A vocational school opened in Beijing Monday, offering free practical skills training to children of migrant rural families.
The Beijing BN Vocational School, the first of its kind in the capital city, has recruited 84 children from poor rural areas who reside with their parents here, according to China Daily's Tuesday report.
The school offers free classes, textbooks, uniforms and meals in the next two years to these children who have no access to education in the city.
Majors in home/property management, plumbing/air-conditioning, and technical maintenance/electrician are available.
Cao Qian, at the age of 17, is one of the lucky students recruited by the school.
although she has to spend about two hours to and from the downtown school, changing buses twice, her heart is full of joy, because she finally got an opportunity to further her education. More importantly, the education is free.
"When my mum saw the notice in a residential area where she does some cleaning work, she could not believe her eyes," said Cao, who followed her parents to the city last September after finishing junior middle school in her hometown of Gushi County, in central China's Henan Province.
"Our monthly household income is about 600 yuan (US$74), which cannot afford the high tuition fees of urban schools," said Cao, who has been helping her parents in a paper packaging factory in recent years.
"But I want to go to school," she stressed.
However, to run a school like this is not easy. Yao Li, the school chairperson who quit her job as a general manager of a property management company, said they need at least 1 million yuan (more than US$123,000) a year, according to China Daily.
The school basically relies on donations of corporations, and it has received more than 2 million yuan (around US$247,000), said Yao, adding that the number of corporations willing to help has made her optimistic.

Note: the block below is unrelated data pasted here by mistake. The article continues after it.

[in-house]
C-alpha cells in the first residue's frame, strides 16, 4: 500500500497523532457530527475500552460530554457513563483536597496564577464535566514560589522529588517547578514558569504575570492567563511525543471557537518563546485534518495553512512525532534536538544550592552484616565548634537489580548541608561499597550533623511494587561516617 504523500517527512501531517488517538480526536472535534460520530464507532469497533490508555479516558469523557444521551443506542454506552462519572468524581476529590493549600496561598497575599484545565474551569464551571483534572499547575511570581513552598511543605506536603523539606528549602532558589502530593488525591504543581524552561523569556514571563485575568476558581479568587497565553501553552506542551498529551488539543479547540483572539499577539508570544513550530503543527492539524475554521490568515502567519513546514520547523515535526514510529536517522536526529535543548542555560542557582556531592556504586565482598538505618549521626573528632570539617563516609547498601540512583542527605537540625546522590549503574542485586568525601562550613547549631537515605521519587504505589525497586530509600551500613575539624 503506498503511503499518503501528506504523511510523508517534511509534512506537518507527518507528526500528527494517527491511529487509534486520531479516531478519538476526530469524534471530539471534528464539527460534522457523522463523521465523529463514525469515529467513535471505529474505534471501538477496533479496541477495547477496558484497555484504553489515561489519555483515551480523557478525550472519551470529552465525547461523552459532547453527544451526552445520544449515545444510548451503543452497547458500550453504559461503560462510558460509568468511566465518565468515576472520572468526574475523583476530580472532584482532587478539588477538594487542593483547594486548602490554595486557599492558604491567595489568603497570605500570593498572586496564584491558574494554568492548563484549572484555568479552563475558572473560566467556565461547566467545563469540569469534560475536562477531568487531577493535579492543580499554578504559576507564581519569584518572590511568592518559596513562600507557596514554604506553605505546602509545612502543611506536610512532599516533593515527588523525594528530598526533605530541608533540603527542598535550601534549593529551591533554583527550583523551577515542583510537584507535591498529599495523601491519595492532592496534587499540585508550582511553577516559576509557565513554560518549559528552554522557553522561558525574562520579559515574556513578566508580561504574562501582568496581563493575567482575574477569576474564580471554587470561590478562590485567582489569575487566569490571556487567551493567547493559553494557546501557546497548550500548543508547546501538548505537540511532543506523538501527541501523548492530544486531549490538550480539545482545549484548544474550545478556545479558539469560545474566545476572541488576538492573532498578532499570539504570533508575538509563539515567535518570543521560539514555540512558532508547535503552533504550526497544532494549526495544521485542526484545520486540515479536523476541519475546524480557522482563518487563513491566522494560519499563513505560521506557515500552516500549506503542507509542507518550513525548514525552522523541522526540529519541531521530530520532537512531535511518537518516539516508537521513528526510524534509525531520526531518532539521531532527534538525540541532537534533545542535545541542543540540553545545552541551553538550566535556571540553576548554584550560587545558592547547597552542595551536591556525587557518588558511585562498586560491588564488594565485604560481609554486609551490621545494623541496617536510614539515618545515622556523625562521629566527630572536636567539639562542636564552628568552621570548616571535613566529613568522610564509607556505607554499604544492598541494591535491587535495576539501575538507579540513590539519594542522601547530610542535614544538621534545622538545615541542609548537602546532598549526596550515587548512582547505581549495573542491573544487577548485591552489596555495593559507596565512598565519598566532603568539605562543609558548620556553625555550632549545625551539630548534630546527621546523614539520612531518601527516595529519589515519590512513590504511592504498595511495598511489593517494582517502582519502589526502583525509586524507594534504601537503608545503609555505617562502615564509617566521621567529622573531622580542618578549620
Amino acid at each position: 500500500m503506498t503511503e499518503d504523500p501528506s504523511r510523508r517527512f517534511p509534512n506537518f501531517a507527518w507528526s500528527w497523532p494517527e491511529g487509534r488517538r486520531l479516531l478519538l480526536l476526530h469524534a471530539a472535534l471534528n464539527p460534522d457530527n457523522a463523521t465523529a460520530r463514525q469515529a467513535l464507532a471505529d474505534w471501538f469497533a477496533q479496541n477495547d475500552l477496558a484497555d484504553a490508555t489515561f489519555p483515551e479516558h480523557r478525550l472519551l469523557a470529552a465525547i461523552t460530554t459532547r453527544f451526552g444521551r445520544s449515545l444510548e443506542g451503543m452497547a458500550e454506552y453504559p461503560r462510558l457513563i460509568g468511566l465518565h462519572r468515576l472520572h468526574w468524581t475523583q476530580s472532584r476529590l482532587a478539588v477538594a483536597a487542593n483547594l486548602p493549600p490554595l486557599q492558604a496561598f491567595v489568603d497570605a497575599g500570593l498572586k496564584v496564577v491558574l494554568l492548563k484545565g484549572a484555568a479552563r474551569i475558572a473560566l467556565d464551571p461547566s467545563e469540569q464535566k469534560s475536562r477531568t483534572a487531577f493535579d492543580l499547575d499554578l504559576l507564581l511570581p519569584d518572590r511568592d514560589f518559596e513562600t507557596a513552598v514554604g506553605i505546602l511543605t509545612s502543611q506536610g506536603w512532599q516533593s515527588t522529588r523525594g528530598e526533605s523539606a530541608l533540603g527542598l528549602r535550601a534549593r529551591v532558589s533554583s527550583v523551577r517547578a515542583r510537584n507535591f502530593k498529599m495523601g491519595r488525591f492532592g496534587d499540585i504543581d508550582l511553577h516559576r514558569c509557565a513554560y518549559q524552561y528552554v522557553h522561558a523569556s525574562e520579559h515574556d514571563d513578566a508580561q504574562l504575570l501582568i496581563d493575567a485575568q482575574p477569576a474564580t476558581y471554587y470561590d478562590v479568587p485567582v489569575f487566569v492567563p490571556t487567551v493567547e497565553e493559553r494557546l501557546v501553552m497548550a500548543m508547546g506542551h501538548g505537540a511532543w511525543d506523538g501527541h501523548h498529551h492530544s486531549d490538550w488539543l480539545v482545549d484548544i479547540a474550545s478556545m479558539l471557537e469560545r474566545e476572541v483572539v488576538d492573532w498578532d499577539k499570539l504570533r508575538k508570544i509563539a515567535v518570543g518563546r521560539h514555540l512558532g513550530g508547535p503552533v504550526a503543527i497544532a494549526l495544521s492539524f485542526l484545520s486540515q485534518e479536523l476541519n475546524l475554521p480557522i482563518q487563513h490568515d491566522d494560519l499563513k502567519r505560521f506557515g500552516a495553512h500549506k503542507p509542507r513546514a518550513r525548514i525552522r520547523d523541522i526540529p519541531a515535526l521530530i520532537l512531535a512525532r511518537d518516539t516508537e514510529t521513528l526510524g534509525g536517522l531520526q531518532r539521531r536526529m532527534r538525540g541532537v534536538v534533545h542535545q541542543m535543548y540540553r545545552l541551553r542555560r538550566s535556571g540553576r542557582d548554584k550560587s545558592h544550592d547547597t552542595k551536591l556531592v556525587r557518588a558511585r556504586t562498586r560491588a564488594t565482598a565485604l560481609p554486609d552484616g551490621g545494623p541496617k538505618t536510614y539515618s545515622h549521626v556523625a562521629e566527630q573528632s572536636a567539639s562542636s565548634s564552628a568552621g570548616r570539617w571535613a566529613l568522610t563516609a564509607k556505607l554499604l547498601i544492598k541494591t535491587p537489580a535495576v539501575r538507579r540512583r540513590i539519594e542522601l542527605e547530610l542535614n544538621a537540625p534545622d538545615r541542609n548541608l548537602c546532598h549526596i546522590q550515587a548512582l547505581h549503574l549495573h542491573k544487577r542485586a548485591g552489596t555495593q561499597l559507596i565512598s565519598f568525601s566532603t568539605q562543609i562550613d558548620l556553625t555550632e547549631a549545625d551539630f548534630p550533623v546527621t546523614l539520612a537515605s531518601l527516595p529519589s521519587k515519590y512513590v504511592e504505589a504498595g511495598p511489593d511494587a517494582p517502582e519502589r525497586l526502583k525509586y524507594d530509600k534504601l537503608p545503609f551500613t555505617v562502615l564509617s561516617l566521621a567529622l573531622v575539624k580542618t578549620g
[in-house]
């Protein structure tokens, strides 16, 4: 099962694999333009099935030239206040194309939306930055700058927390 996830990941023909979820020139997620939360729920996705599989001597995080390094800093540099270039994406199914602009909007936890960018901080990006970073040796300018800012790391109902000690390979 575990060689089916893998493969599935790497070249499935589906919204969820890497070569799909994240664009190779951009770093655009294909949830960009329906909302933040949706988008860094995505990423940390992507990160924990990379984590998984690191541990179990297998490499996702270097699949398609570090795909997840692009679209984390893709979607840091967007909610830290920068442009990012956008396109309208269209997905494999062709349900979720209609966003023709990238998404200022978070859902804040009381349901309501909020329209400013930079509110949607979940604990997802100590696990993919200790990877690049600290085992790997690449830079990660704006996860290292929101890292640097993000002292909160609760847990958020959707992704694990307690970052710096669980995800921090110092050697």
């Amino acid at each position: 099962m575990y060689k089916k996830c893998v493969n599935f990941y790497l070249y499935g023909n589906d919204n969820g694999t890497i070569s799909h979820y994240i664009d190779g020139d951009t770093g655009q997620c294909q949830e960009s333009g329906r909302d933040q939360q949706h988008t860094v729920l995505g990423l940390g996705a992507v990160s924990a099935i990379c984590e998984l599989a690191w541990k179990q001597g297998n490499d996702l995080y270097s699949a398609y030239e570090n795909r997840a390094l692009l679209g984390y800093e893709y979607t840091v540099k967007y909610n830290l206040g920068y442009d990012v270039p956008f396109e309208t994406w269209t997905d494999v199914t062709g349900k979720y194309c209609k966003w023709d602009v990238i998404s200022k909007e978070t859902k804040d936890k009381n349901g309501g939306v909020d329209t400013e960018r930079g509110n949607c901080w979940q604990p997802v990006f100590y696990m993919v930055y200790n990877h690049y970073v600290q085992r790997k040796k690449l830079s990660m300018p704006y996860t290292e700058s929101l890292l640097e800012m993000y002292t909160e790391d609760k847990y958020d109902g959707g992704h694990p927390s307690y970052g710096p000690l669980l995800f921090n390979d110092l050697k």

The chairperson pointed out that there is a shortage of skilled workers in the city.
"Urban children are not willing to take such jobs, so we open a door to children of migrant workers who want to further their education and merge into the city," said Yao.
Official figures show that there are 235,000 children of migrant workers in Beijing, and 10 percent of them have no access to education.
"We're the start, and I hope there can be more schools like this," Yao said.
The educational team is highly professional as well. They are professors from top universities such as Tsinghua, or experts in their fields.
"We all work voluntarily," said Ji Rujin, vice-director of the Institute of Real Estate at Tsinghua University, who teaches property management two hours a week.
Ji rarely teaches outside the university, but he said: "We need to so something for these children."
The school accepts 100 students every year, and they have to take selective exams in Chinese and mathematics beforehand.
The students are aged from 16-20, whose parents work in Beijing with an average monthly income of less than 300 yuan (US$37) per family member. Junior middle school qualification is also required.
The first group of the 84 students, who are from 21 provinces, autonomous regions and municipalities, are selected out of 150 applicants.
(Xinhua News Agency September 27, 2005)